It is obvious that fluids entering through pipes 21 and 30, along with the fluidizing jets 72, 87 and 80, all tend to contribute fluid to the inside of tank 10. Thus some overflow must be provided. In the embodiment disclosed, overflow is provided by a circular external enlarged portion 13 which has a higher top 15 than the tank top 14. Thus overflow will flow over top 14 and into the reservoir formed between enlarged portion 13 and side wall 11. The flow is then connected through overflow pipe 17 and pipe 19 to sump 20. This provides additional fluids to the sump as necessary to operate the various fluidizing jets. Thus the water 49 is recirculated over the weir formed by the top 14 of tank 10 and through the piping 19 to the sump 20. If necessary additional water can be added from a source 95 through pipe 96 to sump 20. Sump 20 must be provided with some means for removing the accumulated particulate material that passes in the direction of arrow 48 over the top 14 of tank 10. As determined by an actually constructed prototype, the amount and maximum size of particulate material passing over the top 14 is directly related to the flow rate of the fluids passing over the top 14.
Excess particulate material accumulating in sump 20 can be removed by any state of the art means. The amount requiring removal, however, will generally only be a small percentage of the total amount handled by the reclaim apparatus disclosed herein.
Referring to FIG. 2 slurry handling pipe 21 contains solids, fluid and entrapped air. The entrapped air is extremely detrimental to the operation of the apparatus previously described for several reasons. The main reason is that, without the slurry input apparatus, the entrapped air serves as an additional source of turbulence in the top section of the tank. Increased turbulence results in an increased likelihood that a higher amount and larger solid particles will be carried out the overflow. The bubbling action of the entrained air could pick up additional solids from the bed 32 as well as keeping the solids from the source of slurry 29 in suspension. It is obvious that large quantities of material will be transferred from bed 32 to sump 20 as a consequence of the entrapped air. A second undesirable feature of entrapped air is the possibility of the creation of foam on the fluid surface 50 of tank 10. This foam can be created to the extent where it may pass over the top 15 of enlarged portion 13 causing many undesirable effects around the area outside the wall 11 of tank 10. In order to remove the entrapped air the slurry handling pipe 21 is mounted to a cylindrical portion 23 at a tangent so that the slurry will form a vortex inside cylindrical wall 23. The centrifugal force from the vortex action moves the heavier solid material in the direction of arrow 55 so that the solids 56 are against cylindrical wall 23. Gravity will then work the solids down cylindrical wall 23 to conical portion 24. In conical portion 24 is a section which contains a plurality of vanes 27. Once the rotating material strikes these vanes, the rotation will be reduced. The fluids, likewise rotating about the inside of the input device 22, will strike vanes 27 and be slowed in their rotation.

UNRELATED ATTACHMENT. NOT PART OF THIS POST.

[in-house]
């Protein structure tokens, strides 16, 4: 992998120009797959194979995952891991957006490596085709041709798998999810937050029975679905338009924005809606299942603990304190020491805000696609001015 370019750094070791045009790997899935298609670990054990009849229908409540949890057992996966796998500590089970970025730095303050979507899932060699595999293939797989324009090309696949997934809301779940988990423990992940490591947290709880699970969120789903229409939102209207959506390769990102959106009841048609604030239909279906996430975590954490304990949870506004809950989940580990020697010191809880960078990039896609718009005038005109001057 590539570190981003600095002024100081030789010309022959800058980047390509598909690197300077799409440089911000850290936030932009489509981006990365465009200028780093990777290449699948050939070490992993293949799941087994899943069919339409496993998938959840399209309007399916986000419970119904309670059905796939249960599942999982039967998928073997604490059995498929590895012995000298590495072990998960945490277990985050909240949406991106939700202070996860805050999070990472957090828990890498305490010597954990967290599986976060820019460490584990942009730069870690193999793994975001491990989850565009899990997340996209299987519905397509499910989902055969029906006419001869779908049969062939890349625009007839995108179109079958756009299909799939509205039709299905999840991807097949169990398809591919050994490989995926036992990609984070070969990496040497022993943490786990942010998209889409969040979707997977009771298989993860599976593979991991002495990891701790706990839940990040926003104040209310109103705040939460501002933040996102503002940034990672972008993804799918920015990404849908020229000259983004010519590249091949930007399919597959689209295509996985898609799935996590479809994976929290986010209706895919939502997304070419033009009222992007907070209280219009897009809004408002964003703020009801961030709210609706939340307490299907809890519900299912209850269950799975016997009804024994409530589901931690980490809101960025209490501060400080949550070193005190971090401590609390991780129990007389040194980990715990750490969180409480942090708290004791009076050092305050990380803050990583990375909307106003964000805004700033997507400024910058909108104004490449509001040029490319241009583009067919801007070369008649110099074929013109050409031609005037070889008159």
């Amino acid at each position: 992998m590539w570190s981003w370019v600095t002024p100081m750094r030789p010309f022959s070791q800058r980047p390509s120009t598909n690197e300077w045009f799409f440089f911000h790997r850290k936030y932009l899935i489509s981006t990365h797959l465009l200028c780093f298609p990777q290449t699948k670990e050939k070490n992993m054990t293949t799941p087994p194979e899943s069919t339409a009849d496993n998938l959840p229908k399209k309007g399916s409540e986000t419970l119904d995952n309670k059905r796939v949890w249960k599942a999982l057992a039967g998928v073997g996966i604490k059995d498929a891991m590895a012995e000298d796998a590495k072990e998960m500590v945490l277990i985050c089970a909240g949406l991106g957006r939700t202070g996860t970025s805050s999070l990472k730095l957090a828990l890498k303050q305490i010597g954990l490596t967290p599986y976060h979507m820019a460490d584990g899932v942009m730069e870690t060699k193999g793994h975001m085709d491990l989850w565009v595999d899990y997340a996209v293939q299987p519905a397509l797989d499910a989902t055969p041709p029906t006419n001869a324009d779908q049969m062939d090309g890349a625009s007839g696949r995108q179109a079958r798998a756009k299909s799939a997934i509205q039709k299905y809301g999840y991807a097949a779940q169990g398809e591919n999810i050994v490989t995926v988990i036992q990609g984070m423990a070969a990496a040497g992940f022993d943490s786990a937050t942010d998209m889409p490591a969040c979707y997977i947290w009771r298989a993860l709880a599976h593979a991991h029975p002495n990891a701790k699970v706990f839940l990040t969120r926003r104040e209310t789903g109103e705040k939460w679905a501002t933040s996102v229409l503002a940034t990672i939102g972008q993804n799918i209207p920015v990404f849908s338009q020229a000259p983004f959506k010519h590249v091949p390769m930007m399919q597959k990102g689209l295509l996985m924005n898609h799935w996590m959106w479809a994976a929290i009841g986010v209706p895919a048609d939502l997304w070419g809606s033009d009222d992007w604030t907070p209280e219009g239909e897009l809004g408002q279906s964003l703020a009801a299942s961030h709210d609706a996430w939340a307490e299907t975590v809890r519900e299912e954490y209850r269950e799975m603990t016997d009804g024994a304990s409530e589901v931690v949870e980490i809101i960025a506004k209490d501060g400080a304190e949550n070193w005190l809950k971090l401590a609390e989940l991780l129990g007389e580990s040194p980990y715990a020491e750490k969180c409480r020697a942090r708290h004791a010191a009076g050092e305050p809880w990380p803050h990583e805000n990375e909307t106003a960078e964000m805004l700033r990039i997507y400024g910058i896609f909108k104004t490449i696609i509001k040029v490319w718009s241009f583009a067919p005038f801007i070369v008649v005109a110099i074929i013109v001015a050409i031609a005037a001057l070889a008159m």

In view of the above the material passing out of outlet 25 will create much less turbulence to the fluids filling tank 10 and the solids forming bed 32. The lighter air which is entrapped in the slurry handling pipe 21 will migrate by centripetal force in the direction of arrow 59 toward the center of the vortex. It will then exhaust out of opening 9 of input device 22.
From the above it can be seen that the slurry passing downwardly by gravity to conical portion 24 will have substantially all of the entrapped air removed; therefore, as it falls in the direction of arrow 31 in bed 32, it will minimize the disturbance or turbulence being directed toward bed 32. Furthermore, the material entering tank 10 will have its rotation reduced, thus a minimizing disturbance to the bed 32. It is obvious, of course, that the more bed 32 is disturbed the more particles and larger particles will be suspended above bed 32 with the potential of being carried over the top 14 of tank 10. It is the main feature of this invention to prevent an excessive number of particles and reducing the size of particles from moving over the top 14 of tank 10 so that the cleaning of sump 20 will be kept to a minimum.
Two pipes 21 and 30 have been illustrated in FIG. 2. It is obvious that one or several pipes can enter inlet apparatus 22. It is, of course, desirable that they will enter at a tangent as illustrated in FIG. 2 for the same reasons discussed.
It is obvious that changes can be made in the application and still be within the spirit and scope of the invention as disclosed in the specification and appended claims.